Haywood, Fantomina, Sovay, and Babooshka: The Legacy of Disguising Oneself to Gain Information and Experience

Fig. 1. Kate Bush in costume and makeup, 1980

From the time women were able to write for a living, they were more than eager to rewrite the stereotypical women characters that men had been creating. However, authors like Eliza Haywood knew that in order to be marketable as a female author she need to disguise her social commentaries (Craft 822). Haywood disguises both the protagonist (commonly referred to as Fantomina) and the intent of the work, Fantomina; or, Love in a Maze. Haywood realized that to sneak her writing past the censors, it would need to wear a mask. At first glance, women writers like Haywood (and Aphra Behn and Charlotte Lennox) seem to be merely emulating the literary works of the men around them. Beneath the surface, they cleverly critique and rework the writings of male authors in order to point out hypocrisy and uproot stereotypical portrayals (Craft 822). Haywood’s tale of the “fantasy of female freedom” is complimented by the realistic lives of the characters she plays (Craft 830). Haywood’s ability to costume her protagonist and the intent of the story is not in order to be deceptive, but instrumental in allowing her to explore the many possibilities and experiences the world offers.

Fig. 2. How do you solve a problem like…Fantomina? ♫

The main thing that Haywood needed to mask within Love in a Maze was the exploration of woman’s desire. The writers before Haywood often “represented female curiosity as the destruction of a spiritual definition of man’s nature” and often cited and called upon images of “Pandora’s peeking and Eve’s eating” (Benedict 194). Woman’s desire and curiosity was a threat to man’s spiritual path, so Haywood set out to tell a subversive story within a conservative one (Craft 838). Haywood and her like-minded contemporaries contributed to a long-standing tradition that continues today amongst writers in the minority. One way to get your ideas past conservative censors is to conceal the desired aim of a piece of writing. Haywood and other writers like Aphra Behn and Charlotte Lennox contributed to an “encoding of female discourse” hidden within “otherwise conventional” works (Craft 822). Fantomina could be misconstrued as a character who will do anything to have Beauplaisir by her side (no matter her persona). However, in keeping with the amatory fiction genre, Fantomina simply wants to explore herself and her ability to take on different social classes and experiences. Sure, she is amused and drawn to Beau’s reactions to her different characters, but it’s really all about her own desire. When he loses interest in the slightest, she is one step ahead of him and onto the next persona; “when Beauplaisir tires of her, she just as thoroughly tires of him” (Craft 831). Haywood intentionally wrote Beau to mimic the bachelor common to the writings before hers. He could easily pass for the active participant, but beneath the surface he is virtually passive by the end of the novella compared to the agency Fantomina gains.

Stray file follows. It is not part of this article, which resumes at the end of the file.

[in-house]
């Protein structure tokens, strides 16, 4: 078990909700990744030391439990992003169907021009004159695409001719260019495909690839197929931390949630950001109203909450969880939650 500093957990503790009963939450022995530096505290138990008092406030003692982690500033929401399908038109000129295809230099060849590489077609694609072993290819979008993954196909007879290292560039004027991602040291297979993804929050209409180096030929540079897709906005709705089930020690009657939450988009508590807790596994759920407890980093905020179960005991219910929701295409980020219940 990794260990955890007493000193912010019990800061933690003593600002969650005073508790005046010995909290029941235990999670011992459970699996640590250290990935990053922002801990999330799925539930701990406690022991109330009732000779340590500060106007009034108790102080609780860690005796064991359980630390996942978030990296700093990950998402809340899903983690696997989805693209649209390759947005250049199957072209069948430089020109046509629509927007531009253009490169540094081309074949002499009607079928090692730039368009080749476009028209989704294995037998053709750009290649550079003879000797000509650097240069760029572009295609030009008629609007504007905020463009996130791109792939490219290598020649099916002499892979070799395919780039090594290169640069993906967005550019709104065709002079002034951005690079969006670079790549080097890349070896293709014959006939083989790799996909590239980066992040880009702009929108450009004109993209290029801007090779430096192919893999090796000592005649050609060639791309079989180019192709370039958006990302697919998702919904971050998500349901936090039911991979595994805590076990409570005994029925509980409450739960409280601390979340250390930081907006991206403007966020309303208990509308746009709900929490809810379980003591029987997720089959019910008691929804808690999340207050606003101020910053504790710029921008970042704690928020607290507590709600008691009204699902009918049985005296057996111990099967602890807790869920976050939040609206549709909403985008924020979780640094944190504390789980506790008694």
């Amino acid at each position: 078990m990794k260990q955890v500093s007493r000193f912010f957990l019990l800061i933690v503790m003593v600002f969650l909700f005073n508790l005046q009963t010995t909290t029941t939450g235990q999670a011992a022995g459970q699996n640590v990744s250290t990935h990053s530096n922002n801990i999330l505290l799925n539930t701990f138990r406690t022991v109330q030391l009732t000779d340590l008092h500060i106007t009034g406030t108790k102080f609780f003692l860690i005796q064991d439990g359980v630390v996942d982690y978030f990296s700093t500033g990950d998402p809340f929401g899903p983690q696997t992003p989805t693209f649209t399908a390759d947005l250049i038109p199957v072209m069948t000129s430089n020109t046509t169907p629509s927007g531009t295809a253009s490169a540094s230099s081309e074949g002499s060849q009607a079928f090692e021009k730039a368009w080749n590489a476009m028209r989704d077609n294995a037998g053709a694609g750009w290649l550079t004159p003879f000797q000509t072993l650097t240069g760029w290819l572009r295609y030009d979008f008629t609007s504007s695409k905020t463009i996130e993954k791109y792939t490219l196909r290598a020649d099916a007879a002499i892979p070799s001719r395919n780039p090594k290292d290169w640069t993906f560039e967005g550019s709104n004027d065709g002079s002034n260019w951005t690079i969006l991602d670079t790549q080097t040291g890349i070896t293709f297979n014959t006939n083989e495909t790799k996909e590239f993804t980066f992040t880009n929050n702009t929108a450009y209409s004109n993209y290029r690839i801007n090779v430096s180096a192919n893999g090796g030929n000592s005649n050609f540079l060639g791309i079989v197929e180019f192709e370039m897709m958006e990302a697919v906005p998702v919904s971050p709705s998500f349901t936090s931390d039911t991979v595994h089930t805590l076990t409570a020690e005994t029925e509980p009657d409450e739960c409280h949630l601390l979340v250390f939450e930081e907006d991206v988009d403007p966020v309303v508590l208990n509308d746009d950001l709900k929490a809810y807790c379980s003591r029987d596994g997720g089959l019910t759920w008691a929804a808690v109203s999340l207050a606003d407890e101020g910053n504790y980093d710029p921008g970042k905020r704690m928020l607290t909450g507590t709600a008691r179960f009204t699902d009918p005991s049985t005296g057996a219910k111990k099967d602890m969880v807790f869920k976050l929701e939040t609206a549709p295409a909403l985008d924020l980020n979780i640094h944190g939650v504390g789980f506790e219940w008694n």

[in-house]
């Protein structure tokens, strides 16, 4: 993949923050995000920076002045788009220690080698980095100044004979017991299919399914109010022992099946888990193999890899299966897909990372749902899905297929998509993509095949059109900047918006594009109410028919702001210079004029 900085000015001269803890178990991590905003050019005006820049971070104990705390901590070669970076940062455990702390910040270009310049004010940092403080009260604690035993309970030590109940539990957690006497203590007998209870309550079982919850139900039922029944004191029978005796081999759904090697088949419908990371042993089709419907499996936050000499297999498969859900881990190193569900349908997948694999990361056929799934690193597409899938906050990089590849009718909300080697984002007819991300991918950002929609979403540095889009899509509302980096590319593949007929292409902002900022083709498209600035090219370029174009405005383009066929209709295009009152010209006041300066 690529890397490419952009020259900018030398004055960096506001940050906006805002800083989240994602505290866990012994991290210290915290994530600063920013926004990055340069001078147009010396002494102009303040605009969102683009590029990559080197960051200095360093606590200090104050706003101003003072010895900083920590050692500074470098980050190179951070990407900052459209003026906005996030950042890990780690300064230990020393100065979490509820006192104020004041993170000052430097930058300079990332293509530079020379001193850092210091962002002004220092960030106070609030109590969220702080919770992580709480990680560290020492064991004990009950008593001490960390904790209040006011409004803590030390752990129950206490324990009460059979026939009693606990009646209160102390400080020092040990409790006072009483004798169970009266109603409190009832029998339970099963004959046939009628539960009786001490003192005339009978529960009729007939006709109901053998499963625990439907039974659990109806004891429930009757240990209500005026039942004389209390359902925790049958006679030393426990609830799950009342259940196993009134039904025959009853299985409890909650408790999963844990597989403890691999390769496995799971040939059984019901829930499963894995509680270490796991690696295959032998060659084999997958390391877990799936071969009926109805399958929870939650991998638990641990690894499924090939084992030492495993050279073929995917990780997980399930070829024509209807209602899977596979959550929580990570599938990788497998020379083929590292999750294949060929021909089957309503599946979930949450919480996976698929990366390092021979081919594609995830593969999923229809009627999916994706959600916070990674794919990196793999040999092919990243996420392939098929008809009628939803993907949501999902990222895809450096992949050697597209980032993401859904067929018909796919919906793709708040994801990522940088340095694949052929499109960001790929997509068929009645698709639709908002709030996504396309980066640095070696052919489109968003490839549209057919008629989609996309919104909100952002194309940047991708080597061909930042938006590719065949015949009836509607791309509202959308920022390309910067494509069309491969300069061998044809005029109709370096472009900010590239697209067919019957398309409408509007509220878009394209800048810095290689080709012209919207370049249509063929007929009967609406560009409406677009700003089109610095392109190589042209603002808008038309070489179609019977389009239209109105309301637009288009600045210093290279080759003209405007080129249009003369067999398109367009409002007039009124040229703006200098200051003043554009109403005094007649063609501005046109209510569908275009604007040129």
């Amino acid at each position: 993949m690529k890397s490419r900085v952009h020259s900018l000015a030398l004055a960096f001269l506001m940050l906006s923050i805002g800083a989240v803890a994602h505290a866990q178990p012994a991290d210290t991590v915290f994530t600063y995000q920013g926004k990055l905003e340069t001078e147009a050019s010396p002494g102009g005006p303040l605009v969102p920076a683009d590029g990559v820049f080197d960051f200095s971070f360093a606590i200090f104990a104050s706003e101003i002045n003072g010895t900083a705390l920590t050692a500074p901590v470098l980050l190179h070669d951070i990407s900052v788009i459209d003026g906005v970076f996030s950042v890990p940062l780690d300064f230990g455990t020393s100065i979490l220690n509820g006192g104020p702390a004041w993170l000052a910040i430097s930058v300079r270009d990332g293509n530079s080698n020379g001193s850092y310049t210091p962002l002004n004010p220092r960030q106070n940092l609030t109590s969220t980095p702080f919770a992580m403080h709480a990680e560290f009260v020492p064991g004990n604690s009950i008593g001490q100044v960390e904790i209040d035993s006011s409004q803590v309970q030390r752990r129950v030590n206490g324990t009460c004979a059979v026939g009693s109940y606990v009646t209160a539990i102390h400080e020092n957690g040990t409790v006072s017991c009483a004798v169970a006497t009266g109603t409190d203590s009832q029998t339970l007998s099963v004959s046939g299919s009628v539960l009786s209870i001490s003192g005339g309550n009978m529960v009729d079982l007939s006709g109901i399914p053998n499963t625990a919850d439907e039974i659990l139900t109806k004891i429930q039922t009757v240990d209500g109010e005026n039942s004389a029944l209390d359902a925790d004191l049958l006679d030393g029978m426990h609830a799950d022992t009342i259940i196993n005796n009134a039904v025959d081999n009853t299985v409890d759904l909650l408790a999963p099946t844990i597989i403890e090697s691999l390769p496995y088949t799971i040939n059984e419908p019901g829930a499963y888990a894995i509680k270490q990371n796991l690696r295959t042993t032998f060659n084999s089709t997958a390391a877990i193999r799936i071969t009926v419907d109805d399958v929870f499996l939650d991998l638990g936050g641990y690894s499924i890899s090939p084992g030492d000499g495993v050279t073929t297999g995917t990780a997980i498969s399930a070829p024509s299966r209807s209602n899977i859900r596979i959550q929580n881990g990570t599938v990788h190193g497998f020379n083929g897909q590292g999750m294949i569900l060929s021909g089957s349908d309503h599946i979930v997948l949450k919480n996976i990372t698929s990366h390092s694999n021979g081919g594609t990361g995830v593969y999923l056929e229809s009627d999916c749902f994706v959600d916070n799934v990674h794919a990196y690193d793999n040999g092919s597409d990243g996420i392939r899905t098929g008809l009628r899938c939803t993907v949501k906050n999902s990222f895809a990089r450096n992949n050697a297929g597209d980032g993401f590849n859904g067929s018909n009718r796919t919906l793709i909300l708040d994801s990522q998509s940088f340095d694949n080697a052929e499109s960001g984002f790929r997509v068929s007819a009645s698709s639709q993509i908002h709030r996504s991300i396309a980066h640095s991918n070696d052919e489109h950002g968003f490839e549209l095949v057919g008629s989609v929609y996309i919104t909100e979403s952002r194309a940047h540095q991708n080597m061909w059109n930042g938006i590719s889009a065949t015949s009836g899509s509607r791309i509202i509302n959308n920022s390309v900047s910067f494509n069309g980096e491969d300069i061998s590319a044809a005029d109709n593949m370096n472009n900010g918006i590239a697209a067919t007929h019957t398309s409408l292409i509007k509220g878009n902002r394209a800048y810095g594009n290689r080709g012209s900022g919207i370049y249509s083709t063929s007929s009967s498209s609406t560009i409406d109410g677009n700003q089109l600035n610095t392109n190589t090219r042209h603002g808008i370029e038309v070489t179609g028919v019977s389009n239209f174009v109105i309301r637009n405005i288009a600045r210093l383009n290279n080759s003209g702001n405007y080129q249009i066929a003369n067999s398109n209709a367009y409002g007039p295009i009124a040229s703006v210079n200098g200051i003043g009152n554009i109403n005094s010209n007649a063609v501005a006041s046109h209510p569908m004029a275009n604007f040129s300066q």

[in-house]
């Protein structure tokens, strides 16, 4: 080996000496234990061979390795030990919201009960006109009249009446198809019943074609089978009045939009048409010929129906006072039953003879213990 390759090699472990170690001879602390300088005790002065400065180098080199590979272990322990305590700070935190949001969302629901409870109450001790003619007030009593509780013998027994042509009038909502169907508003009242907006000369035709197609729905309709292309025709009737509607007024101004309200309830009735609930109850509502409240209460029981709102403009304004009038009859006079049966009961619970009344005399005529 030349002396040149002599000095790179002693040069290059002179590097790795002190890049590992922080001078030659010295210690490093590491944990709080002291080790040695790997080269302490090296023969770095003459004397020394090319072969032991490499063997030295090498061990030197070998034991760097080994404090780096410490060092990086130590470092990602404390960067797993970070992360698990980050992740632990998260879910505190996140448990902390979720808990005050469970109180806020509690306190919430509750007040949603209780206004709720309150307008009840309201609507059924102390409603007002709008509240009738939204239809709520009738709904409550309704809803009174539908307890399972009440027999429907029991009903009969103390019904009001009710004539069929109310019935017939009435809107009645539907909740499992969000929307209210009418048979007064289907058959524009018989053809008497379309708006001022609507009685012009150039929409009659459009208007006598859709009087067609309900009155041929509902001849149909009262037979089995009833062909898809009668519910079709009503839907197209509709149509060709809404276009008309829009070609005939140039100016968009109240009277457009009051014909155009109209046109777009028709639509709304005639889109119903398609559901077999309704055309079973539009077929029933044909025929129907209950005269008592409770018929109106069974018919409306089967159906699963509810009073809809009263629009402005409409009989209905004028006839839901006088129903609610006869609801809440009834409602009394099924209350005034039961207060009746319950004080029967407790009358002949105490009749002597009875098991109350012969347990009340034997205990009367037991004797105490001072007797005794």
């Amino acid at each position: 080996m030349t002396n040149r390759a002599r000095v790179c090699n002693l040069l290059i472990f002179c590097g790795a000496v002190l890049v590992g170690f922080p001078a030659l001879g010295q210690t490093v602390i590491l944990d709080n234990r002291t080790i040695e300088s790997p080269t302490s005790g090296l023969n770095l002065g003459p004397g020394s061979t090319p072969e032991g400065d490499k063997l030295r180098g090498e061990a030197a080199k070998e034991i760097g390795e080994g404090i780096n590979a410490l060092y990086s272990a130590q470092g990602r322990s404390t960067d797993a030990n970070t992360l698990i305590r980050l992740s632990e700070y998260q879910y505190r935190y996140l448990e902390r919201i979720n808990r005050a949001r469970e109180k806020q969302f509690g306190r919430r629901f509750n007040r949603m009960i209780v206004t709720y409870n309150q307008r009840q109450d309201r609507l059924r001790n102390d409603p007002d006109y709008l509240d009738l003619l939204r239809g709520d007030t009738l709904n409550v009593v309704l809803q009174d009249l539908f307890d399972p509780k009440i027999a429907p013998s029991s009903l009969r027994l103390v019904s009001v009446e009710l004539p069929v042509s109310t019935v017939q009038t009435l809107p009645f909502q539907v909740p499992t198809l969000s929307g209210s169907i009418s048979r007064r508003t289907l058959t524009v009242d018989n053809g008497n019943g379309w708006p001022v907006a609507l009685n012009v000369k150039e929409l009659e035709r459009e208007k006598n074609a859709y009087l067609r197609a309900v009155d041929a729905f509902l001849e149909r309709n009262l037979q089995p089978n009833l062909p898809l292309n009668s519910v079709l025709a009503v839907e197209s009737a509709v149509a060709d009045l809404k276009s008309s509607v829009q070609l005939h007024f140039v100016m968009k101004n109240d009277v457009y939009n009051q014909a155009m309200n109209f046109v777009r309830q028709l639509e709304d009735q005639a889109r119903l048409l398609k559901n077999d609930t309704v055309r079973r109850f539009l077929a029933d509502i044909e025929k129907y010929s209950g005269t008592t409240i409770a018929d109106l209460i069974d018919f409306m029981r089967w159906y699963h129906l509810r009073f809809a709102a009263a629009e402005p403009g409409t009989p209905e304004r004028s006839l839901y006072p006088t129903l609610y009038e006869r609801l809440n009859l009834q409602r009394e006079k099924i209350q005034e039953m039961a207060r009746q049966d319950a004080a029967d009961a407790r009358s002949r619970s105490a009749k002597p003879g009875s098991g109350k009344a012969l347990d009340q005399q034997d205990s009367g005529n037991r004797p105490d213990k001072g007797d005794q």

Fig. 3. Promotional photo fro the 2016 stage adaptation of Fantomina; or, Love in a Maze

Love in a Maze was recently adapted for the stage in 2016 by Simon West and Ella Godfrey. The play picks up where the novella left off in the convent; Fantomina is the Mother Superior and she recounts her experiences to the “unconventional convent” (Braganza). In the spirit of the original, the play only requires six actors (who play twice as many different characters). In her review of the play, Vanessa Braganza writes that “the play astutely capitalises on the inherent theatricality and theme of disguise within the novel. Every character’s identity is as mutable as Fantomina’s own, as she pursues her ever-changeable lover in various costumes” (Braganza). This adaptation also carries on the legacy of the original by declaring that “the real action of a theatre transpires not onstage, but in the stalls” where a spotlight then lights up the front row to reveal Beauplaisir. West and Godfrey pay homage to the beginning of Haywood’s story with this surprise.

Fig. 4. Kate Bush might have more personas than Fantomina!